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Tom Armistead
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I'm a well-informed retail investor and formerly posted on SA in order to expose my thought process to critical examination and comment from readers. It made me a better investor. I'm particularly proud of bullish macro articles posted in 2009 and later, in which I presented ideas that... More
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  • Tranching The S&P 500 4 comments
    Nov 6, 2013 7:45 AM | about stocks: SPY

    Tranching has lost some respectability in the wake of the blow-up in structured finance. But logically it makes sense: when looking at a stream of income from multiple sources, there is some portion of it that is virtually risk free. And there's an equity tranche, speculative and calling for much higher rate of return.

    Suppose we view the earnings of the S&P 500 in that light. What is the basket of stocks worth, tranching and applying rates of return consistent with risk?

    When last I looked, as reported earnings for the index were projected at $97.83 as of 12/31/2013. Consulting Shiller's irrational exuberance data, inflation adjusted 10 year average earnings for the index stood at $64.06. That's the E in CAPE.

    Consulting history, I find that the largest ten year decrease in inflation adjusted 10 year average earnings was 37%. Reasoning from this fact, I conclude that the risk free portion of S&P 500 10 year average earnings is $64.06 X 63%, or $40.36. Capitalizing that at 2.66% (the ten year treasury rate), it's worth $1,577.

    The remaining portion of the $64.06 is $23.70. Capitalizing at 5.28% (Moody's Baa), it's worth $449.

    As for the final or equity tranche, it amounts to $33.77 ($97.83 - $64.06). Capitalizing that at 15%, on the grounds it's wildly speculative, it's worth $225.

    Adding together the three tranches, the income stream from the S&P 500 is worth $2,191. That is to say, the index would be fully valued at 2,191.

    Supposing currently low interest rates revert to the mean? Using 4.5% for the 10 year and 7.5% for Moody's Baa, the index would be fairly valued at 1,438, according to this line of thinking.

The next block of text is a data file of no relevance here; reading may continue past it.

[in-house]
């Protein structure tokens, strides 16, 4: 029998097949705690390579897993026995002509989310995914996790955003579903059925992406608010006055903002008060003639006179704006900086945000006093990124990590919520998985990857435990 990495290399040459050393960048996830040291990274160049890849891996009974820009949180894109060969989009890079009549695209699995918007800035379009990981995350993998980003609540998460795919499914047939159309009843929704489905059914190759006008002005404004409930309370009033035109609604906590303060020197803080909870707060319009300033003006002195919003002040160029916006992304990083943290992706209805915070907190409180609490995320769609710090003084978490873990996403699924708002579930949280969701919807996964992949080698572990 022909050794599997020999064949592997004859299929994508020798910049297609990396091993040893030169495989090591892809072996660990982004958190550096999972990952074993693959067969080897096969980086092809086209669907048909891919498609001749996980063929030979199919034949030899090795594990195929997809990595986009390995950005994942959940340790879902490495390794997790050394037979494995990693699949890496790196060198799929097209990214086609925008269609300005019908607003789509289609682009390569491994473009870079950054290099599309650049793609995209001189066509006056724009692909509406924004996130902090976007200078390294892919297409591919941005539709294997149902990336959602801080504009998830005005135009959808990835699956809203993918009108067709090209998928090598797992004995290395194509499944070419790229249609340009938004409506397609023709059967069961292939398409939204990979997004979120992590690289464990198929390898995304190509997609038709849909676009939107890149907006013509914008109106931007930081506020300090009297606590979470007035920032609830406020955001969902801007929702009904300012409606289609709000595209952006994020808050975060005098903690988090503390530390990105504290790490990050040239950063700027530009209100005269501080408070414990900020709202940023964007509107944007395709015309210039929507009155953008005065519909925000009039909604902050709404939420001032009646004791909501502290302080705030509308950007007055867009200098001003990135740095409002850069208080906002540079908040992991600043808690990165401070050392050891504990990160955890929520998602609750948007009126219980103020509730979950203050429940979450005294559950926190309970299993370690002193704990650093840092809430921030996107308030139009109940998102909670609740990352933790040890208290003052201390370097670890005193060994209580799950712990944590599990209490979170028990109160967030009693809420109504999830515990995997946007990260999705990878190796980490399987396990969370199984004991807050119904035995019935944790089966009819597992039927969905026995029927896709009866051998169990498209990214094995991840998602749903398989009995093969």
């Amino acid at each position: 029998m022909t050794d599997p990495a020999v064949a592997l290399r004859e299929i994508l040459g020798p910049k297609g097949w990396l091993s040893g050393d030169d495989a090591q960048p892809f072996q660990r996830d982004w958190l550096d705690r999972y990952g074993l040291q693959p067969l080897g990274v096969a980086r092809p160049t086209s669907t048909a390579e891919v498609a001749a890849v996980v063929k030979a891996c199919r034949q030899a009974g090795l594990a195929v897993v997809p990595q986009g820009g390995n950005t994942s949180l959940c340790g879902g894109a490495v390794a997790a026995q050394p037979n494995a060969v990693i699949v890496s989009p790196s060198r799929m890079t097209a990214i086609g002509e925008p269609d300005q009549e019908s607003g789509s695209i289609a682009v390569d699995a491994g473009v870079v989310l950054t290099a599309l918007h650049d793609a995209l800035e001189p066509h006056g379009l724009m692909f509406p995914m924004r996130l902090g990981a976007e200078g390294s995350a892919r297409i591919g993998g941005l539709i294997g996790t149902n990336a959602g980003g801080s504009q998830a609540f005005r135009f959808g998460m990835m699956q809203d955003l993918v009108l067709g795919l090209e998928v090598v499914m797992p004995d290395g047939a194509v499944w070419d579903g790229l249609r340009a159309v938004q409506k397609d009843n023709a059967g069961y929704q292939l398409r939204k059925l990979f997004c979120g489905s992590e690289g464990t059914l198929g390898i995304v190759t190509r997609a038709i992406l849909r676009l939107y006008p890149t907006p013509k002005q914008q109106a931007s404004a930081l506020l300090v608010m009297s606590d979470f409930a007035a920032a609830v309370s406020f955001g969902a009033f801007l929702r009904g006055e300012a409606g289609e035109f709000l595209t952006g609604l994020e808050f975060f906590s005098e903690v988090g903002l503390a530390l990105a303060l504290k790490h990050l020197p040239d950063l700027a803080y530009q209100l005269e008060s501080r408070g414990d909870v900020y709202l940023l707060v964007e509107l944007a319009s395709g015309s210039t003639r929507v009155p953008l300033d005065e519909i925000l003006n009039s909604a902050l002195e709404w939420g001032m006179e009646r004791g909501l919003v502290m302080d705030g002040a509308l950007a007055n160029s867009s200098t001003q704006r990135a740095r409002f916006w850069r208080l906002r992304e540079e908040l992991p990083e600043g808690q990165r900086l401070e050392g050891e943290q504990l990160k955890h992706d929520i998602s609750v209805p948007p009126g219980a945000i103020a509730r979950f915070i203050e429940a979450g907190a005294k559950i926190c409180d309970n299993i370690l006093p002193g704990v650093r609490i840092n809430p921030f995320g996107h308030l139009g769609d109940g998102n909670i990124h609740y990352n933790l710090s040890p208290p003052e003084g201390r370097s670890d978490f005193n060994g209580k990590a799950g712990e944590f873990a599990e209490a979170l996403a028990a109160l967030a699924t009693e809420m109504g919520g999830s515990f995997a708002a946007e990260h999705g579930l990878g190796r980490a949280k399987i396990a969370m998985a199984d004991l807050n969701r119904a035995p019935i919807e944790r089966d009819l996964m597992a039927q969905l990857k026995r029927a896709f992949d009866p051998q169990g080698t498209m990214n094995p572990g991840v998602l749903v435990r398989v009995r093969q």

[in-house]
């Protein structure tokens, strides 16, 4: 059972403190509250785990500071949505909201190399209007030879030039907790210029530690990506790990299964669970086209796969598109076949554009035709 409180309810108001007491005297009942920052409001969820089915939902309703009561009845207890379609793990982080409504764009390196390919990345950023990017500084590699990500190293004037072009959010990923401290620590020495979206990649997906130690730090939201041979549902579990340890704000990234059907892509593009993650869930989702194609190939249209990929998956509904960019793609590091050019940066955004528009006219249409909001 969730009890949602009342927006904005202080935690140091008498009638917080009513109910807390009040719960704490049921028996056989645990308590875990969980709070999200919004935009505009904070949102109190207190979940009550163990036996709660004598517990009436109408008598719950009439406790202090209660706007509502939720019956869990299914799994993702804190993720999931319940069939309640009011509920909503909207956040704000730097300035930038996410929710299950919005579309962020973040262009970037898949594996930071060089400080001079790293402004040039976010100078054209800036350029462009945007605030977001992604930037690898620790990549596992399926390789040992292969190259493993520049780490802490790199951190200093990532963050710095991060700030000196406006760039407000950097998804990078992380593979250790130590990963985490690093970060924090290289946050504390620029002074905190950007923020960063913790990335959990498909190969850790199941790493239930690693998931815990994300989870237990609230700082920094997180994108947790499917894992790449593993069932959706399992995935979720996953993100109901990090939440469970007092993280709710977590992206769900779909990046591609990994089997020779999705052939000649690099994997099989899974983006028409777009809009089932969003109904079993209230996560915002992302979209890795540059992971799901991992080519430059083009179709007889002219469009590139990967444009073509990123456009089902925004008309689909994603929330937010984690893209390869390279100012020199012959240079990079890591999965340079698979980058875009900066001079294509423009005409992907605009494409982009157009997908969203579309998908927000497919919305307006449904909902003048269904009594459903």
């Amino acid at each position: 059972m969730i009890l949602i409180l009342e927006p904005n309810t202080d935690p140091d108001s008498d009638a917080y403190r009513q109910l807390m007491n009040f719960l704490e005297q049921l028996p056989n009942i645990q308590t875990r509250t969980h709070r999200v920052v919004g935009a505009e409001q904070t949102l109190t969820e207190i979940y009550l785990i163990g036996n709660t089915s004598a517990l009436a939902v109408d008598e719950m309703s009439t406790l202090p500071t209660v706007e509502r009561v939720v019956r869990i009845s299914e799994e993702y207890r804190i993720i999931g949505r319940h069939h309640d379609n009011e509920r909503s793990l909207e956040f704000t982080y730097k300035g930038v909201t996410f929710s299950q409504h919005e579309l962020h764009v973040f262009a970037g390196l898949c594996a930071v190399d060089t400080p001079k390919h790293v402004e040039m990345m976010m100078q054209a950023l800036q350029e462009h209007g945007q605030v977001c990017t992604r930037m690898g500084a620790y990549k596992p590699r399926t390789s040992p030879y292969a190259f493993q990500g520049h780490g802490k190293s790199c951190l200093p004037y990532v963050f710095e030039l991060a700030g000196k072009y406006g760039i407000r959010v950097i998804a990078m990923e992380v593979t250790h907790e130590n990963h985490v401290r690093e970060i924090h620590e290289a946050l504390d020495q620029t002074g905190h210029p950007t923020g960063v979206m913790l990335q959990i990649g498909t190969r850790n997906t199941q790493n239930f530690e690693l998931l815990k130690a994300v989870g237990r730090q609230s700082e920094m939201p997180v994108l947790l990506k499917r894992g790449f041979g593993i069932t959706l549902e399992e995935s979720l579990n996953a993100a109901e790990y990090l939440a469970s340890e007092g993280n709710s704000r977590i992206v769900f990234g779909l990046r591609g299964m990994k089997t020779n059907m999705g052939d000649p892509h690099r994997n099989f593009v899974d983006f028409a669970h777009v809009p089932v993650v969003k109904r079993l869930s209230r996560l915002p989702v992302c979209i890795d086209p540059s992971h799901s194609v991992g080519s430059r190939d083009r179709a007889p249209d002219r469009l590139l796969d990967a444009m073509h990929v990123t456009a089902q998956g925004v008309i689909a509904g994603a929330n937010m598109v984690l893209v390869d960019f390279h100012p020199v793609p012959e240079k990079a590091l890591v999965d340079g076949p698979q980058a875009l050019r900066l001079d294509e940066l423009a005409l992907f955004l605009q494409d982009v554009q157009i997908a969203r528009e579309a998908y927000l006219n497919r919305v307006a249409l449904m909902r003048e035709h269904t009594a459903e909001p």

You can see where I'm heading with this one. It all comes down to the question, how long can the Fed keep interest rates at these levels? Or, on a more fundamental basis, how long will the forces of supply and demand keep the 10 year at current levels?

    There is talk that the Fed will revise the unemployment cutoff point to initiate the taper down to 6%, from 6.5%. The FOMC seems to be doing a delicate dance with fiscal policy as implemented by the dysfunctional band in Washington. The fiscal stimulus that will not be forthcoming, and the fiscal drag that is more probable, will be offset by lax monetary policy well into the future.

    What about profit margins? Forget Corporate Profits as a % of GDP. S&P provides quarterly revenue and earnings data for the index, enabling the computation of margins. Currently the profit margin for the index stands at 8.2% compared to highs of 8.6% in 2007. Margins of S&P 500 companies have room to go higher.

    If this line of thinking is correct, there is considerable room for financial engineering here. With stock prices in the aggregate below the value of the earnings (or cash flow) streams involved, buying back shares with cheap borrowed money makes sense.

    Obviously this can't end well. But it could go on for a very long time.

    Disclosure: I am long SPY.

    Stocks: SPY
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Comments (4)
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  • Tom, good thought piece.

     

    Why don't you create a security based on your analysis. I will buy the senior tranche from you at a coupon calculated as the current 2.66% plus an annual inflator of, say, 3.5% (which I would guess is what the "risk free" component will increase from here over time taking Hussman's projections and goosing it upward a touch to reflect his relentless pessimism). Of course if earnings fall below the $40.36 level you calculate as risk free may coupon would be reduced as necessary.

     

    Sound good? What is your fee haha.

     

    If I had access to repo rate borrowing (say 65 bps) I would then lever up the trade maybe 5 to 1 but buy the SPY $85 Dec 2015 puts as a hedge. I think I would earn about 7% assuming my total investment in the senior tranche was hedged out dollar for dollar by the notional of the puts.
    6 Nov 2013, 11:16 AM Reply Like
  • Author’s reply » Robin,

     

    Some day when you have some time, go to the SEC website and look at GS 424b filings. They are borrowing money based on various schemes that diagram just like options, against indexes to include the S&P 500.

     

    I'm pretty sure they could cook something up. I would just be a little careful buying, if they were selling, and vice versa.
    6 Nov 2013, 11:31 AM Reply Like
  • I think you are right about everything you wrote but I KNOW you are right about the last sentence!
    6 Nov 2013, 11:40 AM Reply Like
  • Very interesting perspective. Thanks for another article worth reading.
    6 Nov 2013, 12:23 PM Reply Like
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